City Guides / San Francisco
Although founded in 1776 by Spanish colonists the city didn’t see true growth until the California Gold Rush of 1849, and then so much so that it became the largest city on the West Coast. It is now the cultural, commercial and financial centre of Northern California, it is also the birthplace of the United Nations. Three quarters of the city was destroyed by the 1906 earthquake and fire killing 3000 people, it is considered as one of the worst and deadliest natural disasters in the history of the United States. Built on the tip of a rocky peninsula, San Francisco’s terrain is undulating and steep, with some surface streets exceeding 30% gradients for stretches. Lying just past the Golden Gate Bridge at the northern end of the city is Marin County, a paradisiacal escape from the urban pressure of San Francisco, with 55% of its land preserved as open space.
During the Second World War San Francisco was a major port of embarkation for service members shipping out to the Pacific Theatre. After the war, the confluence of returning servicemen, massive immigration, liberalising attitudes, along with the rise of the ‘hippie’ counterculture, the Sexual Revolution, the Peace Movement growing from the opposition to United States involvement in the Vietnam War, and other factors led to the Summer of Love and the gay rights movement, cementing to this day San Francisco as a centre of liberal activism in the United States.
San Francisco became an epicentre of internet start-up companies during the dot-com bubble of the 1990’s and the subsequent social media boom of the late 2000s, some of the companies based there are Instagram, Twitter, Uber, Airbnb, Pinterest, Dropbox and many more. The economic shift has caused immense cultural upheaval, with many of the city’s more bohemian aspects shunted aside by the skyrocketing cost of living and gentrification.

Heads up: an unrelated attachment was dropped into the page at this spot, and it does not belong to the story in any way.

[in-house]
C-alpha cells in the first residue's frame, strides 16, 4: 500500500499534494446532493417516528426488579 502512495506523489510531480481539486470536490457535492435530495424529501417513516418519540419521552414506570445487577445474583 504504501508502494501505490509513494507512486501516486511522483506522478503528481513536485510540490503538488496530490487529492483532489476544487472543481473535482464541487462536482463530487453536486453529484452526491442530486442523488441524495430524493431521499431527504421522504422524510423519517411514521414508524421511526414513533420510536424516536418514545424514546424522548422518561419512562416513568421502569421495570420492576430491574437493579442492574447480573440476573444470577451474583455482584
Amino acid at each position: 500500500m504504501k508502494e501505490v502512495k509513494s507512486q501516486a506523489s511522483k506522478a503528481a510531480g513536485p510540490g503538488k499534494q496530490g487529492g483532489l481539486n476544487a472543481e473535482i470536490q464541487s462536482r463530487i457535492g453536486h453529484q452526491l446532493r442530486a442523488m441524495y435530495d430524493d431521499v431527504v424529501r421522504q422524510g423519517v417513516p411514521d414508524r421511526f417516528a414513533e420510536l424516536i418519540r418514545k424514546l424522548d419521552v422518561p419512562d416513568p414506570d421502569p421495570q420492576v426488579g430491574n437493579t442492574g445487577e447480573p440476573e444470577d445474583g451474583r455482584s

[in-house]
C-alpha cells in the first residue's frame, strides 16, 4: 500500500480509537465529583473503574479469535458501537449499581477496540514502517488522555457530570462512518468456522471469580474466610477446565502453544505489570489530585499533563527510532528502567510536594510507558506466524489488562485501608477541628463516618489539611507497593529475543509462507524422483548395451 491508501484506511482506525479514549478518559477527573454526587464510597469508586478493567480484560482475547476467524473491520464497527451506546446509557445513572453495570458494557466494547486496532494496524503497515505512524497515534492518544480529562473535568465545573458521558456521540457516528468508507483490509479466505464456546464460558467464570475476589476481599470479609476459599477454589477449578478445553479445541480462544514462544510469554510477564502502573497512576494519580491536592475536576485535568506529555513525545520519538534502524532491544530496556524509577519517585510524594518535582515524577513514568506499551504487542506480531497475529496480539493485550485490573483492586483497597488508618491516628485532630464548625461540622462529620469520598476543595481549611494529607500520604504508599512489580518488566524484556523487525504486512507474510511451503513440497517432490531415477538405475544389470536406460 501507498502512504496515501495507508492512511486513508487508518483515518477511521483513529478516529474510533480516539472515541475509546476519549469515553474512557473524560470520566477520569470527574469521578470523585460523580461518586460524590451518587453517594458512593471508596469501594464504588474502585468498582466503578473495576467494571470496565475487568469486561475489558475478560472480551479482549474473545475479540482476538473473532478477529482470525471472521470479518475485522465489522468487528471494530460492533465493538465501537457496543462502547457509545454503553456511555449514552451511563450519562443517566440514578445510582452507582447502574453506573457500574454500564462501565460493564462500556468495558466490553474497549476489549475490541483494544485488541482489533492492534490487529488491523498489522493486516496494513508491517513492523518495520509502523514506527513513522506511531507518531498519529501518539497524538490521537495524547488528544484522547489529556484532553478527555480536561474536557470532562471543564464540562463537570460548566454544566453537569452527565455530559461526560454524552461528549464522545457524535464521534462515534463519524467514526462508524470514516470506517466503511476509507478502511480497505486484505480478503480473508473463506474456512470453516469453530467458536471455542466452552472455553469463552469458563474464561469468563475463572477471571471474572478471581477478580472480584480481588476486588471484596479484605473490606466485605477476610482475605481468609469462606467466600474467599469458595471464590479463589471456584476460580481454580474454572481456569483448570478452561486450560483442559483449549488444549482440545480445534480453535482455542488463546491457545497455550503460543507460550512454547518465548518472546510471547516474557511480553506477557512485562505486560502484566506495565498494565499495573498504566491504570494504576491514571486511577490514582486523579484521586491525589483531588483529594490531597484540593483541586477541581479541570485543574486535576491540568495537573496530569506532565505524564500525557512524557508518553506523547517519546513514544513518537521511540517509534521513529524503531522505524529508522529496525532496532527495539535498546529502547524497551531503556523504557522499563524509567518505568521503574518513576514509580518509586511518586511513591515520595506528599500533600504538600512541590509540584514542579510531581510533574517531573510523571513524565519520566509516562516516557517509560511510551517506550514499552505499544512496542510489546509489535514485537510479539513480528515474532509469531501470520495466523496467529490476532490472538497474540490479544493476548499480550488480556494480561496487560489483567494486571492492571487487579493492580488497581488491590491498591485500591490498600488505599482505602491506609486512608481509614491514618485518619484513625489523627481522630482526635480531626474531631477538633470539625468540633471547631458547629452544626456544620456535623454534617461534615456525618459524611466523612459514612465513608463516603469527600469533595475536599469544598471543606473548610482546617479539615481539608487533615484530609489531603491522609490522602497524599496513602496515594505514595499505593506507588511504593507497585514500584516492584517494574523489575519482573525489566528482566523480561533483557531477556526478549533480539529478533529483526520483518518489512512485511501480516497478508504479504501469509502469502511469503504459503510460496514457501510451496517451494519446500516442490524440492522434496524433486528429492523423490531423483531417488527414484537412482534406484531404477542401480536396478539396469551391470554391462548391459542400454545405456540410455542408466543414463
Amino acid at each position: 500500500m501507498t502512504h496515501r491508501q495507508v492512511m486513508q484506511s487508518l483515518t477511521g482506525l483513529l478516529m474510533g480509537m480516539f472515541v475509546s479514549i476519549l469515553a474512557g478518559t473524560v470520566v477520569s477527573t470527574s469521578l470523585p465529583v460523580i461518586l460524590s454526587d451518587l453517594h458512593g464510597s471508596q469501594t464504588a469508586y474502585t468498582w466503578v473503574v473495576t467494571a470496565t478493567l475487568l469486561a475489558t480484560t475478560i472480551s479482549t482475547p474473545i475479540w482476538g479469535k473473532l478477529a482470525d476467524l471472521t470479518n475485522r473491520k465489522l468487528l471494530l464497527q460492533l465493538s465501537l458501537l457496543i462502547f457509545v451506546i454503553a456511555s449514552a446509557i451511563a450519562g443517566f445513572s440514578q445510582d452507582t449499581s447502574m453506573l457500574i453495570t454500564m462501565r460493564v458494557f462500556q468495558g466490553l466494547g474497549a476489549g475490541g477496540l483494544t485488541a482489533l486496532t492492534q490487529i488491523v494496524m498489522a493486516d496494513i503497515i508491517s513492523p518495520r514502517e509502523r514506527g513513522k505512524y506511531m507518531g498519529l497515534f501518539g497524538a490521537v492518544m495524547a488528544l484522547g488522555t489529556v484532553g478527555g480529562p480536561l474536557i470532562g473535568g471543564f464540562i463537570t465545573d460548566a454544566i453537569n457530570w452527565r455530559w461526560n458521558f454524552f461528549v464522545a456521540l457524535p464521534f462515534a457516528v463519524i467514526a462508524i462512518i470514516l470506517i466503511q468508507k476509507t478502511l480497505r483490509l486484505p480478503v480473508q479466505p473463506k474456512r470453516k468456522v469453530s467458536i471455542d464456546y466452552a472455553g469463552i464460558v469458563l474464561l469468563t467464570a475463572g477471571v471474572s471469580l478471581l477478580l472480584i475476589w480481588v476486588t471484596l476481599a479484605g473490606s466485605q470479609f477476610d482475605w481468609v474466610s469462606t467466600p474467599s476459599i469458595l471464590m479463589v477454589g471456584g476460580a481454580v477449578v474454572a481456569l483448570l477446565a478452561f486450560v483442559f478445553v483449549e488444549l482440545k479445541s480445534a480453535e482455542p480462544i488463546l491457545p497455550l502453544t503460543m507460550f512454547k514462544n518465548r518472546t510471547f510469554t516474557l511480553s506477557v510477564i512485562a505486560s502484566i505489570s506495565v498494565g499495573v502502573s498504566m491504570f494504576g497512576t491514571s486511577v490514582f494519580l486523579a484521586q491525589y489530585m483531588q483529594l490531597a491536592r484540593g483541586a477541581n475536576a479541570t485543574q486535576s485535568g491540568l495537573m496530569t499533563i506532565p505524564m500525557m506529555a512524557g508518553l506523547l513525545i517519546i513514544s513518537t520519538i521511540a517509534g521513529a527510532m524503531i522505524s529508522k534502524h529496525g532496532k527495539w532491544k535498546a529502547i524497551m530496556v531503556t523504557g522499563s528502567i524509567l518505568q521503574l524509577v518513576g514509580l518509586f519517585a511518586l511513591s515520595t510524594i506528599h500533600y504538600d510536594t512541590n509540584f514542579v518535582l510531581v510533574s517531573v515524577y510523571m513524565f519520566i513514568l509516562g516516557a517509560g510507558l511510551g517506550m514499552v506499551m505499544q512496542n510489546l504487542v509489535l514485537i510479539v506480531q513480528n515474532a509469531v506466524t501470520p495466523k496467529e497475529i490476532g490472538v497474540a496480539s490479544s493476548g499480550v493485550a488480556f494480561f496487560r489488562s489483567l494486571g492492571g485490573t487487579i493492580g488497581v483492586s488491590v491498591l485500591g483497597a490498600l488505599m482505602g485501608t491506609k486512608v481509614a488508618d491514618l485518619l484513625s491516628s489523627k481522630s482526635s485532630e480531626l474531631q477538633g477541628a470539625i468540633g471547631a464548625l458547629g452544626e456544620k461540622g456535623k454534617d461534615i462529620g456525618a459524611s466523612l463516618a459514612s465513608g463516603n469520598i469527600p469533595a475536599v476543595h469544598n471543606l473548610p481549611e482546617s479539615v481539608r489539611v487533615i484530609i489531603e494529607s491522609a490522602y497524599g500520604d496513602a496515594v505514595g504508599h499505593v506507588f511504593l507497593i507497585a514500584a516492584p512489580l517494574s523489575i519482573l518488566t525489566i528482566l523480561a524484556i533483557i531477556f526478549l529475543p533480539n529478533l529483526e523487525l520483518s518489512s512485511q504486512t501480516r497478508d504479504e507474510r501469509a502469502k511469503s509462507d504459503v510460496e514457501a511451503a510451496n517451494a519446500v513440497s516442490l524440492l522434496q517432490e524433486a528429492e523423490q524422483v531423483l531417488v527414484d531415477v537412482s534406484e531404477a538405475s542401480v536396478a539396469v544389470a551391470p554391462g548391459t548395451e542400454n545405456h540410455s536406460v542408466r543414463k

Locals know San Francisco only as ‘The City’, but it has several nicknames including ‘The City by the Bay’, ‘Fog City’, ‘San Fran”, and ‘Frisco’ as well as older ones like ‘The City that Knows How’, ‘Baghdad by the Bay’, and ‘The Paris of the West’.
We’d lke to thank Nate King (@kingthenate on IG) for all the below tip-offs on STAYING, EATING, and DRINKING – we bow to you!
- Directly in San Francisco:
http://www.hotelgsanfrancisco.com - Upscale boutique hotel specialising in avant-garde decor and fostering creativity in its guests. Located in the heart of Union Square, San Francisco’s historic shopping destination.
- http://www.wsanfrancisco.com/ - Modern, chic, and in SoMa, SF’s start-up mecca.
- www.fairmont.com - Quintessential old-school San Francisco. The classic grand hotel experience drenched in decades of history. Located in the bougie Nob Hill neighborhood, it proffers the legendary Tonga Room, a must-visit for any Tiki Bar aficionado.
http://www.cavallopoint.com/ - Wake up every day beneath the Golden Gate Bridge on the Marin County side. Built in the former Fort Baker, Cavallo Point offers historically restored cabins, houses, and rooms, as well as new modern, minimalist accommodations and outstanding on-site eating/drinking. A perfect place to escape from the City, but still have at your fingertips.